Why are we planting trees in cities from Los Angeles to London?

 The United Kingdom has recently broken temperature records. A hot wave is spreading throughout Europe, creating droughts, a public health catastrophe, infrastructure breakdowns, and wildfires. This is a symptom of climate catastrophe, and it is not typical.

During a heatwave, there is a noticeable variation in temperature among city streets with significant foliage and Tree cover and bare concrete walkways that are under the sunlight all day. Trees, in fact, may cool down areas by up to 8oC by providing shade and reintroducing moisture into the air.

Why are we planting trees in cities from Los Angeles to London?

That is why, since 2020, we have been planting trees in cities from Los Angeles to London, concentrating on underprivileged regions with little tree cover.

It is estimated that 68% of the world's population will be breathing, working, and living in cities by 2050. Cooling energy buildings such as Community gardens and trees are becoming equally essential as public transportation or playgrounds in the context of the climate problem and rising urbanization.
It isn't simply about the temperature. It's also about climate justice. overheating, Climate change and air pollution, and a lack of access to green areas are more likely to affect low-income and Black, Asian, and other ethnic minority groups. When temperatures in London reach 40°C, as they did yesterday, The absence of vegetation and trees becomes a public health concern.
This discrepancy in Differences in tree cover between rich and low-income areas is a worldwide tendency. From the 1930s until the 1970s, some communities in the United States with a preponderance of African American and immigrant populations were "redlined" for lending. Banks rejected mortgages to residents in such locations, and they also missed out on healthcare and infrastructure development. Today, On the map, the red boundary lines around neighborhoods are closely related and aligned with maps indicating a lack of green space and tree canopies, implying that these areas are hotter on average and more sensitive to the consequences of climate change, such as air pollution and heatwaves.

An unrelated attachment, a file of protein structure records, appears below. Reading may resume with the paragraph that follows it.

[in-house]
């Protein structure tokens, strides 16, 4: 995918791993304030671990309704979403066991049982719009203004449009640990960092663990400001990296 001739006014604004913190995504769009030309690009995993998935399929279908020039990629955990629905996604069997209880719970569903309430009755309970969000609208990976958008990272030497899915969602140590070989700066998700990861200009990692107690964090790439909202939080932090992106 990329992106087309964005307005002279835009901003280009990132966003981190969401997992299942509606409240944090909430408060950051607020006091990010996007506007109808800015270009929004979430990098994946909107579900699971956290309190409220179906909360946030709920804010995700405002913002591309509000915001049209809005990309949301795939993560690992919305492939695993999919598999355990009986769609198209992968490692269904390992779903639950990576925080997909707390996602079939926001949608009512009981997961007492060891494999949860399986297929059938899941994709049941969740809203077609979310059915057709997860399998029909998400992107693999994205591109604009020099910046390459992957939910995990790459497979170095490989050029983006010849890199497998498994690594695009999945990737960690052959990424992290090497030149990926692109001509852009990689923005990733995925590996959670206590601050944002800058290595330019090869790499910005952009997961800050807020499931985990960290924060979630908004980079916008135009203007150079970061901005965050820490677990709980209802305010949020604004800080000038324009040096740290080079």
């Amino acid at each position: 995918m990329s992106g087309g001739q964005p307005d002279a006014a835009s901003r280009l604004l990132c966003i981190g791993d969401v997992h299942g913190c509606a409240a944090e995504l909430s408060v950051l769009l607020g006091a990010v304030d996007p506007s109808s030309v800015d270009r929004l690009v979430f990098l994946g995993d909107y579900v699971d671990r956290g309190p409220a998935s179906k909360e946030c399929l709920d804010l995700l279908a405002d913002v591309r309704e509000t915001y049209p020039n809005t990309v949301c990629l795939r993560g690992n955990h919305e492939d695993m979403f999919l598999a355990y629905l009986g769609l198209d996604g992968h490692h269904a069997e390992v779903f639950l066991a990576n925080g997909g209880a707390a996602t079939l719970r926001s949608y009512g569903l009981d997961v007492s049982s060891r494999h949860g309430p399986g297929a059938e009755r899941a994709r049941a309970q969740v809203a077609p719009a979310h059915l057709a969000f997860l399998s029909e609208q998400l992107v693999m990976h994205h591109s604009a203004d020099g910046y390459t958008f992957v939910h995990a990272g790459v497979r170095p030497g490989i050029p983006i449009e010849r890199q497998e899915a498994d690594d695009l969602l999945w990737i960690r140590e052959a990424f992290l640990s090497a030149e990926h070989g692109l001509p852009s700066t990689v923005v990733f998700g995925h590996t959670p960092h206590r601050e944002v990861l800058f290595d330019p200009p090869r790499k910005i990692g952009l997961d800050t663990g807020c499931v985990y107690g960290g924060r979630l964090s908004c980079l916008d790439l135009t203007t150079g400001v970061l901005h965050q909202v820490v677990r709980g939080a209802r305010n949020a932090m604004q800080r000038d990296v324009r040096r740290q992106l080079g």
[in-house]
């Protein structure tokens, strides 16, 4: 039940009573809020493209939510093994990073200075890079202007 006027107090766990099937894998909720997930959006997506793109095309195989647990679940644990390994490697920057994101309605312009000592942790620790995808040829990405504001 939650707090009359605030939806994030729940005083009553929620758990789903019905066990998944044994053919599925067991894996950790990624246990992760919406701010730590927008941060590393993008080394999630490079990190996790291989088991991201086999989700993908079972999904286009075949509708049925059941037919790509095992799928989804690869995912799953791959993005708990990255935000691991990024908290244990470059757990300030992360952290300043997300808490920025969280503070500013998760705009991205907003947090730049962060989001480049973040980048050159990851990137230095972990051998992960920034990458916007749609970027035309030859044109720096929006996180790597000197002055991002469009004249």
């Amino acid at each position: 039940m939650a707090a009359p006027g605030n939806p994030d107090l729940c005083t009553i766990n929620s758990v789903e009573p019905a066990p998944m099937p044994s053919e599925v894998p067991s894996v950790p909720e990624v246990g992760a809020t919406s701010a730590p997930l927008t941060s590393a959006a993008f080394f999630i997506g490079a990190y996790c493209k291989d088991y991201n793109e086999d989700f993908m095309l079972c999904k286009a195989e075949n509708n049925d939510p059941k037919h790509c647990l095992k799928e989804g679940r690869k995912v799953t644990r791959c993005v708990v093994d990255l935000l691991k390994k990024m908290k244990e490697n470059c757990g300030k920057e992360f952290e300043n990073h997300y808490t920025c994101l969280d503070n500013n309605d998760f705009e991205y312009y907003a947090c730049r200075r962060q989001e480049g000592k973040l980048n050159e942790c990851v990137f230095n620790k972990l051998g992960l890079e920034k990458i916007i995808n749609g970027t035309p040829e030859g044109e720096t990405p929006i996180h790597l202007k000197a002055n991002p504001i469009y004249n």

With the majority of urban growth occurring in Asian cities, the number of "megacities" with populations of more than 10 million people is expected to increase from 33 in 2018 to 43 in 2030. It is predicted planting trees in these cities might save more than $500 million per year in environmental protection expenses, energy, and public health.

Trees are not just wonderful to have; we really need them. They assist to filter air pollutants, remove poisons and heavy metals from the soil, and, unlike concrete roadways, their roots absorb precipitation and lessen flooding danger. Many studies have demonstrated that trees improve human health and well-being by lowering stress and promoting social connectedness.
Colin Ellard, a psychologist, has studied the neurobiology of urban movement. In a study of people's emotional states wandering about Manhattan, he discovered that entering a park with a wide variety of trees and bushes resulted in the greatest increase in happiness.
Unfortunately, historically, urban planners have underestimated the importance of these social and ecological benefits. Mature trees are often felled to make place for roadways and parking lots. Concrete pavements make it harder for plants to grow by blocking water from reaching their roots. Furthermore, when enormous, mature city trees near the end of their lives, they are typically replaced with much smaller species – if at all.
Dense woods were formerly removed in places such as New York and London to make way for skyscrapers and urban development. Reintroducing trees into these densely populated regions will help them become more robust to the impacts of climate change while also enhancing mental health and community cohesiveness.
There are several aspects to consider when it comes to tree planting in cities. Tree planting in cities is more expensive than tree planting in rural areas because it requires more stakeholders. Our urban tree planting programs take these complicated socioeconomic realities into consideration on the ground, focusing on community participation to narrow the urban tree equity gap.
In London, the Ecosia-supported community-led initiative "Greener Together" has helped to turn abandoned places into shared green spaces, combating social isolation and bringing improved wellness to city inhabitants. We've also planted trees near hospitals in the UK to help healthcare personnel, local communities, and patients.
Ecosia searches are assisting City Plants in restoring a former municipal nursery in Los Angeles in order to plant trees in previously redlined communities that are more sensitive to air pollution and the urban heat island effect Meanwhile, we're collaborating with City Plants in Los Angeles and Tree Ambassador initiatives will be supported by open spaces throughout Chicago that teach neighborhood people how to plant, monitor, and care for urban trees.
This kind of grassroots effort provides a more regenerative solution to urbanization's difficulties. Planting trees alone will not suffice. It is about understanding how social justice and climate change intersect so that they might be handled jointly – one (urban) tree at a time.

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